Florida man took mushrooms before assaulting United flight attendants, affidavit says

A man who allegedly assaulted several flight attendants and broke a piece of a bathroom door on a United Airlines flight from Miami last week admitted to ingesting psilocybin mushrooms at the airport before the trip, according to an affidavit filed in federal court.

Cherruy Loghan Sevilla of Miami was arrested when his flight landed at Washington Dulles International Airport on October 4. When police and FBI agents entered the plane, Sevilla was “still yelling profanities and making unintelligible noises” despite being handcuffed by flight attendants and passengers, FBI Special Agent Daniel Markley wrote in the affidavit.

Psilocybin can lead to hallucinations and paranoia, according to the National Institutes of Health, but some studies have documented potential mental health benefits. Several jurisdictions, including the state of Oregon and DC, have decriminalized psychedelic mushrooms, but they remain illegal under federal law, including on airplanes.

On the United flight to Dulles, Sevilla was in seat 29C, and the father and daughter sitting next to him could tell he “wasn’t right,” according to the affidavit. About an hour into the flight, he grabbed the arm of his daughter, who was sitting in seat 29B.

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The father and daughter were moved to other seats, but Sevilla’s erratic behavior was just beginning, according to the affidavit. He soon began “running up and down the aisle, clapping loudly near the cockpit and yelling obscenities,” Markley wrote. Sevilla opened a locked bathroom while another passenger was inside and broke a “small piece of plastic” off the door, he added.

He also “got in other passengers’ faces — staring and smiling at them,” and refused flight attendants’ requests that he stay seated instead of lying on the floor, according to the affidavit.

When the flight attendants continued to ask him to take a seat, Sevilla jumped up and attacked one of them, “grabbing and twisting” her breast, Markley wrote. Other flight attendants and passengers, including a police officer who was on board, jumped in to help.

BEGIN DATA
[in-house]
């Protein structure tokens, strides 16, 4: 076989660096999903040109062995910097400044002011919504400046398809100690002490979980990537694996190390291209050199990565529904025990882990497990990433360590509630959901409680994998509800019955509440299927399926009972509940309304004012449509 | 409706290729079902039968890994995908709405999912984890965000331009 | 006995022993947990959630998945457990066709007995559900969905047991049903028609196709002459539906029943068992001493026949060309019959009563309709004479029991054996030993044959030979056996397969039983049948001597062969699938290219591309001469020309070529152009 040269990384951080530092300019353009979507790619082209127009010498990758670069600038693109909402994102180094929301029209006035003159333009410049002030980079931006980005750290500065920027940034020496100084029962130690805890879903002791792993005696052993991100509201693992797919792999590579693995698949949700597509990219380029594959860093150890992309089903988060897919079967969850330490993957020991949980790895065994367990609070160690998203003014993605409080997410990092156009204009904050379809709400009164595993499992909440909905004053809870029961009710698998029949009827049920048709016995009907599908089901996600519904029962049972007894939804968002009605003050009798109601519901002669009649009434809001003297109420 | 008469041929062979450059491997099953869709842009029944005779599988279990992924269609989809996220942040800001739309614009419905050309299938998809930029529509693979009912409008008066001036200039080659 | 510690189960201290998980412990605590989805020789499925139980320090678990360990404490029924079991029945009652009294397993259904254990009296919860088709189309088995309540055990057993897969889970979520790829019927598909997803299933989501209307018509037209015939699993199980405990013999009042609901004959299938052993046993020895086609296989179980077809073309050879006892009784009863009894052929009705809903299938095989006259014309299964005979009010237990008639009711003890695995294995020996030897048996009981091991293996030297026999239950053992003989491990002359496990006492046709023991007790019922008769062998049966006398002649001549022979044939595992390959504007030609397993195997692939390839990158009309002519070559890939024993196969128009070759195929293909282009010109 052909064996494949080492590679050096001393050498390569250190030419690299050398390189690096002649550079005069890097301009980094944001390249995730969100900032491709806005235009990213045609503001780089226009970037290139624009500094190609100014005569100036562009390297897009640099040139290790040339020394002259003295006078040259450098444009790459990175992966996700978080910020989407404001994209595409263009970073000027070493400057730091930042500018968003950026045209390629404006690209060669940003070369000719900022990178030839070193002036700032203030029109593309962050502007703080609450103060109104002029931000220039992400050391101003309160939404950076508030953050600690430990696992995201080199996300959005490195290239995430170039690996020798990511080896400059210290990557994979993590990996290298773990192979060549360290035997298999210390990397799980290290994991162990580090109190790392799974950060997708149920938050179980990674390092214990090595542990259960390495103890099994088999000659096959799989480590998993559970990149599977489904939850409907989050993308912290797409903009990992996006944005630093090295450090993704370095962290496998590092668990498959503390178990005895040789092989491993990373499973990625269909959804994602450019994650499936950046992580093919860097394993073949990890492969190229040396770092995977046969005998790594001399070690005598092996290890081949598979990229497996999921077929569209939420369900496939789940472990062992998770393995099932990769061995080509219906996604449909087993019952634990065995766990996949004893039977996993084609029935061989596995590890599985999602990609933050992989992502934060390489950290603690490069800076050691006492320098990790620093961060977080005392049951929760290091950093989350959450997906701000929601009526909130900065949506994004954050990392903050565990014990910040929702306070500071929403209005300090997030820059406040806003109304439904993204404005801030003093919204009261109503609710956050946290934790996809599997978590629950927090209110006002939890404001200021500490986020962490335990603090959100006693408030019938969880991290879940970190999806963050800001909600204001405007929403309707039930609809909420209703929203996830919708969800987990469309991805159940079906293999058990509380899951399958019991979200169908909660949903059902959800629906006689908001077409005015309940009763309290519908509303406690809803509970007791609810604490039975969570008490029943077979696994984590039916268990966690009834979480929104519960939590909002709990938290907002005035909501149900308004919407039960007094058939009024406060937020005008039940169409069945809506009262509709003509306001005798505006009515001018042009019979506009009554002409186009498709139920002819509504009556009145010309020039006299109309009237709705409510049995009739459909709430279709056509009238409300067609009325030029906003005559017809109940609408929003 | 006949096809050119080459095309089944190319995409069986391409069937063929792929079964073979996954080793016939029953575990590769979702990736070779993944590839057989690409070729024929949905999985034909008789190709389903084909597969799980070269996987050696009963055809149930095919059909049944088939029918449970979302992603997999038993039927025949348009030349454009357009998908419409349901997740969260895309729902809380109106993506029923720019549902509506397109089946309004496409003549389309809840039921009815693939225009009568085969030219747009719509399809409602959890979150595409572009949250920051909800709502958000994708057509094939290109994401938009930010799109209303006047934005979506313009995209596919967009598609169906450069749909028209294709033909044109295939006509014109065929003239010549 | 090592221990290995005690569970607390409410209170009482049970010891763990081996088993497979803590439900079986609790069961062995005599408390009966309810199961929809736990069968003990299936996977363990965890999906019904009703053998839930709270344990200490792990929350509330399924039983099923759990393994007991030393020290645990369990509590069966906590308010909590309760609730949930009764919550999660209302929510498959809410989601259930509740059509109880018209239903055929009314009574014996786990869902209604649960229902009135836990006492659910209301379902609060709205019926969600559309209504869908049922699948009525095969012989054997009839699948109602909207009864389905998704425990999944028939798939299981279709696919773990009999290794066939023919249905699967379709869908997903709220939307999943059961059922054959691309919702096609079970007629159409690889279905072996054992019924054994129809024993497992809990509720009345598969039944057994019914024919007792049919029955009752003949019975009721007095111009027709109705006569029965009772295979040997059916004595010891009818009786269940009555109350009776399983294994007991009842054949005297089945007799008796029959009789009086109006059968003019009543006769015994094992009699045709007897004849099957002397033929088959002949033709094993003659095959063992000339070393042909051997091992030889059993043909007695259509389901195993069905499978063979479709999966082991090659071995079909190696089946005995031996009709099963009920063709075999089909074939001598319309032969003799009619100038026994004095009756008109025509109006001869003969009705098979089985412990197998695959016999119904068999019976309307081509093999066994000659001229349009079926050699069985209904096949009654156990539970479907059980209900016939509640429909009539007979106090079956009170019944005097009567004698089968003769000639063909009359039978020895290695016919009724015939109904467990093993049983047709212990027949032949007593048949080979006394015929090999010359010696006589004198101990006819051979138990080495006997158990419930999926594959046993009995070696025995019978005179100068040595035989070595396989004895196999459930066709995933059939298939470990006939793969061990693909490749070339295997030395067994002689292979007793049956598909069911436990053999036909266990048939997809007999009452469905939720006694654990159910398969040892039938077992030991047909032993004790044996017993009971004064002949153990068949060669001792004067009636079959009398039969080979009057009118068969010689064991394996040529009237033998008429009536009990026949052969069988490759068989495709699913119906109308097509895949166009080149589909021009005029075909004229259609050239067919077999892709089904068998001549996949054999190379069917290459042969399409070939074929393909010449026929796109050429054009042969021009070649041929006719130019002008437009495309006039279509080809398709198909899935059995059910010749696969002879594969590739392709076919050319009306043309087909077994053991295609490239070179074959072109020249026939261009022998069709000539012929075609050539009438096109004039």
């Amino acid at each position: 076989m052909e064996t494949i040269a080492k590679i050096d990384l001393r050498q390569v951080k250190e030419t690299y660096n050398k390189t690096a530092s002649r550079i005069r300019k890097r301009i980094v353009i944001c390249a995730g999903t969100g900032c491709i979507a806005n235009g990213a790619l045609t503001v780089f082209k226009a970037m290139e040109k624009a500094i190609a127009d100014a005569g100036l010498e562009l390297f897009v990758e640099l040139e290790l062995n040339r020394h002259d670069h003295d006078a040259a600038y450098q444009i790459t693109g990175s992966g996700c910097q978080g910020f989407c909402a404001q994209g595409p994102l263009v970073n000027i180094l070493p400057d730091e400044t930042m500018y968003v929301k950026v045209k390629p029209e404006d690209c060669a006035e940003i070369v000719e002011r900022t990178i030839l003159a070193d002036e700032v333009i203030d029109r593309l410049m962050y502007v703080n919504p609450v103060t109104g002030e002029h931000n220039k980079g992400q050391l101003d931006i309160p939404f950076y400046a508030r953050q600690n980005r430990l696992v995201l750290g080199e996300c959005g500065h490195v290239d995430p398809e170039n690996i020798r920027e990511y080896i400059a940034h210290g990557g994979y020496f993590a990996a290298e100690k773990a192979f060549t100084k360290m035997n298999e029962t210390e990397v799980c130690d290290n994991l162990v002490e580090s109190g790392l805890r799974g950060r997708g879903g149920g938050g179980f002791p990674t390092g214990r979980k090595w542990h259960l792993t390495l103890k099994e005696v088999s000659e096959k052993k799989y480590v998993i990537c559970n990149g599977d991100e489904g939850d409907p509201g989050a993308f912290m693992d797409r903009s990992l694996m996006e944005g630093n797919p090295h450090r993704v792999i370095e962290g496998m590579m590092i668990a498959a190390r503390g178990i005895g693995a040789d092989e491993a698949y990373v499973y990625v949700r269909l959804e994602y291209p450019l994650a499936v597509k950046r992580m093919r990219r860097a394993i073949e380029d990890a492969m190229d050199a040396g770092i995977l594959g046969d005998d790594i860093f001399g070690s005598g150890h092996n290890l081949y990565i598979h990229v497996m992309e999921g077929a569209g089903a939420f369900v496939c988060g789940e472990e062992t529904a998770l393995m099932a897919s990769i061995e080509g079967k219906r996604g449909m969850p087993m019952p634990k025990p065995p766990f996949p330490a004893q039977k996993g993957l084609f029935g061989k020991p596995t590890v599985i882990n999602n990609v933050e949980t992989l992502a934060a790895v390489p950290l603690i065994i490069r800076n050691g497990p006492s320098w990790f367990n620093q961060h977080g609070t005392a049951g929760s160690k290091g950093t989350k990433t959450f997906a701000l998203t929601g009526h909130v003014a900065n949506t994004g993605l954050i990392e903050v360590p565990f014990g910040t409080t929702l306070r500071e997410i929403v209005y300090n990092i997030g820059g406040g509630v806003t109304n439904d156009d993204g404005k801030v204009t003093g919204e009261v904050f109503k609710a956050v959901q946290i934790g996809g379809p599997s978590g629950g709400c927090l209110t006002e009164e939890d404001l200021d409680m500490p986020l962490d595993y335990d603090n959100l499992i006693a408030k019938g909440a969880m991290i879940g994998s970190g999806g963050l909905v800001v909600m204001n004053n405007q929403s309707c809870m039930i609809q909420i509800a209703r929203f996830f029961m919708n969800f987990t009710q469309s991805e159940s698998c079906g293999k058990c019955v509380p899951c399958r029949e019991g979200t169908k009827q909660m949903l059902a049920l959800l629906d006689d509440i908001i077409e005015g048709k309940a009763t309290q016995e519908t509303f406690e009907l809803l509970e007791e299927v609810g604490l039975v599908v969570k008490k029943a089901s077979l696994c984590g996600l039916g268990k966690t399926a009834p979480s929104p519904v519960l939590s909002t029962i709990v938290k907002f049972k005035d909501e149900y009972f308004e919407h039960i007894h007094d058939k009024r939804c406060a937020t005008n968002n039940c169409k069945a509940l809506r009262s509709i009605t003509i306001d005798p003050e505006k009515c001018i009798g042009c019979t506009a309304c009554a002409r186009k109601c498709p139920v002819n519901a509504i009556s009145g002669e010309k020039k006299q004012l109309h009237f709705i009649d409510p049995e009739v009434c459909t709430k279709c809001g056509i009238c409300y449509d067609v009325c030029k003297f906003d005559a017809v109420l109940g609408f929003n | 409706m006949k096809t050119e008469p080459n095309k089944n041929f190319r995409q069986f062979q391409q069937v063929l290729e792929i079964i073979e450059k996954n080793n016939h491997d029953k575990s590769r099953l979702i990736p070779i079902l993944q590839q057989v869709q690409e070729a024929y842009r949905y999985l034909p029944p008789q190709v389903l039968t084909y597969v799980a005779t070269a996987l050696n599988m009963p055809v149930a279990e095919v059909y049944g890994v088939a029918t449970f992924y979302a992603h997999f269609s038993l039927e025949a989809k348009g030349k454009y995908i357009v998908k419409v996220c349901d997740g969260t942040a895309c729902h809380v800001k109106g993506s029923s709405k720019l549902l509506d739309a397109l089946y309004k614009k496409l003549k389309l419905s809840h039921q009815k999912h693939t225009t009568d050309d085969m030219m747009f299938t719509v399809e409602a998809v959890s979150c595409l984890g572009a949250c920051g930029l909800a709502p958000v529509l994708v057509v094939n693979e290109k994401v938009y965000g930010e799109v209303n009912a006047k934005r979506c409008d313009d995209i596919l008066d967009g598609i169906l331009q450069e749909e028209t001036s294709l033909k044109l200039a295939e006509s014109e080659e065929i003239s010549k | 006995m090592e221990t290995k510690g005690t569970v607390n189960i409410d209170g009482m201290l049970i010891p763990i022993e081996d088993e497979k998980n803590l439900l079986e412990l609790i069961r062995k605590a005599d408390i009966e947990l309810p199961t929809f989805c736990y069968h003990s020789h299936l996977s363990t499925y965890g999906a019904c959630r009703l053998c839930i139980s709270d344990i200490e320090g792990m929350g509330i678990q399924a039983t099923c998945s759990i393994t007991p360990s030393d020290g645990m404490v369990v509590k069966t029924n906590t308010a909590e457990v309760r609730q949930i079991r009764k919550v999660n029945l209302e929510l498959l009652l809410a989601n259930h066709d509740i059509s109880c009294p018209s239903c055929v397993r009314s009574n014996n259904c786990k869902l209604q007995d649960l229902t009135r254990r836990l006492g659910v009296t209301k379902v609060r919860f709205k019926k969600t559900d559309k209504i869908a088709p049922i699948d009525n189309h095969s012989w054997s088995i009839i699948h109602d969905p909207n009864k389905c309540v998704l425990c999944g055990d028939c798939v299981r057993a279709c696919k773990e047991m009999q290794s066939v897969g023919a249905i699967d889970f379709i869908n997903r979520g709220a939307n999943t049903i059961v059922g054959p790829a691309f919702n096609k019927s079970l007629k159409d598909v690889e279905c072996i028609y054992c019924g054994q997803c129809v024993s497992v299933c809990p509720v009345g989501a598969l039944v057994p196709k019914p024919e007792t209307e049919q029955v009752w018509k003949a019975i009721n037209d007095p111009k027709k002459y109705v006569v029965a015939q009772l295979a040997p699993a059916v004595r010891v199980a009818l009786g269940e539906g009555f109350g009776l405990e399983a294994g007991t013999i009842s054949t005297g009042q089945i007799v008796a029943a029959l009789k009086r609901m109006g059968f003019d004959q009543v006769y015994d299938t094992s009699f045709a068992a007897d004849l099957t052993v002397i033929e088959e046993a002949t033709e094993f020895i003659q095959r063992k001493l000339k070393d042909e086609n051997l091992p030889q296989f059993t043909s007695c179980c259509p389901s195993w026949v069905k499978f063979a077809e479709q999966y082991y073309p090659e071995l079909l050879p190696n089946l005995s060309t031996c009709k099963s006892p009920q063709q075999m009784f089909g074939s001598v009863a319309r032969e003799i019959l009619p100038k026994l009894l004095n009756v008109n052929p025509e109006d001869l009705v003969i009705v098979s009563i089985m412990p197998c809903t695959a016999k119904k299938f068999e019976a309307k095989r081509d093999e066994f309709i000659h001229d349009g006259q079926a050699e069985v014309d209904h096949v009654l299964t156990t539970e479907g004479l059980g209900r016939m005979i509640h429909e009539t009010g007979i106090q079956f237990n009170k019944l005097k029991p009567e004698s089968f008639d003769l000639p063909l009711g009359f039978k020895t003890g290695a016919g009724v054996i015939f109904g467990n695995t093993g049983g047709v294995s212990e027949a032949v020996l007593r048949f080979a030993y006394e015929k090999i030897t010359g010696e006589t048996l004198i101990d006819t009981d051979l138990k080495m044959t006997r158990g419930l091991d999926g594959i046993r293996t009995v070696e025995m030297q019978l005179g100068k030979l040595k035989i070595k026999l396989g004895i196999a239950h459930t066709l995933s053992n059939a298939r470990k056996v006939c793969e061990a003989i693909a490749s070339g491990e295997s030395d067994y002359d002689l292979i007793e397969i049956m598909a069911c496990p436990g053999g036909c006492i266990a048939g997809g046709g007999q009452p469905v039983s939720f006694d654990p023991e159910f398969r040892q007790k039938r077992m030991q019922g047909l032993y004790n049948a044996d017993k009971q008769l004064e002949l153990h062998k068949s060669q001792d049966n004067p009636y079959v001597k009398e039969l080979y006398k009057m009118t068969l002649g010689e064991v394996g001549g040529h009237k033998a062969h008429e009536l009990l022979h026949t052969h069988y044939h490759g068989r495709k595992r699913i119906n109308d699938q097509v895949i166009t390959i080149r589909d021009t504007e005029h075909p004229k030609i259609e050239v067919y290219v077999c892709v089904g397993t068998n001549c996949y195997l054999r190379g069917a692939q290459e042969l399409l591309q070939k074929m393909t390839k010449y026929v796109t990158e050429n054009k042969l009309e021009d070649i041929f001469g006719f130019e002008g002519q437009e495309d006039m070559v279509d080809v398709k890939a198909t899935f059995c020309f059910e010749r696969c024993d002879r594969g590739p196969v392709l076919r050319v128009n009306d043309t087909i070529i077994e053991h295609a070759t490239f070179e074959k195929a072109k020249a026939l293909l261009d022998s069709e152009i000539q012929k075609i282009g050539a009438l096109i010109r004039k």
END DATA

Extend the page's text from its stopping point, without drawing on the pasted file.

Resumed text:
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Law enforcement was able to get a handcuff around Sevilla’s right wrist, but he continued to struggle and twisted another flight attendant’s arm, according to the affidavit. Several people fought to subdue Sevilla and finally got the second handcuff on his left wrist.

The law enforcement officer and the other flight attendant guarded Sevilla, who “continued to scream and yell incoherent things for the rest of the flight,” Markley wrote. As a result of Sevilla’s actions, the flight attendant who was attacked was left with bruises on her chest and lasting pain, while the other flight attendant was unable to perform her normal duties for half of the flight, he added.

During an interview several hours later, Sevilla admitted to ingesting psilocybin, known as “magic” mushrooms, while at the Miami airport. He told FBI agents that it was not the first time he had taken the drug and apologized for his actions, acknowledging that he was “not at all surprised that he acted this way after taking it, Markley wrote.

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Sevilla was released on his own recognizance Oct. 5, with a preliminary hearing scheduled for Thursday in Alexandria, Va., on charges of assault and disturbing a flight crew. His public defender, Shannon Quill, declined to comment, citing office policy.

United said in a statement that the airline appreciated its crew members “handling this difficult situation with professionalism” and that it followed up with employees to make sure they were okay after the passenger was removed.

After a spike in the early years of the pandemic, unruly passenger incidents on flights have fallen in 2022, particularly after the mask mandate on public transport ended in April. Still, flight attendants continue to experience violence from the flying public, most recently when a passenger punched an American Airlines flight attendant in the head on a flight to Los Angeles in September.

The Federal Aviation Administration has received 2,011 complaints about unruly passengers this year through Oct. 4, prompting 721 investigations and 487 enforcement actions, according to an agency database.

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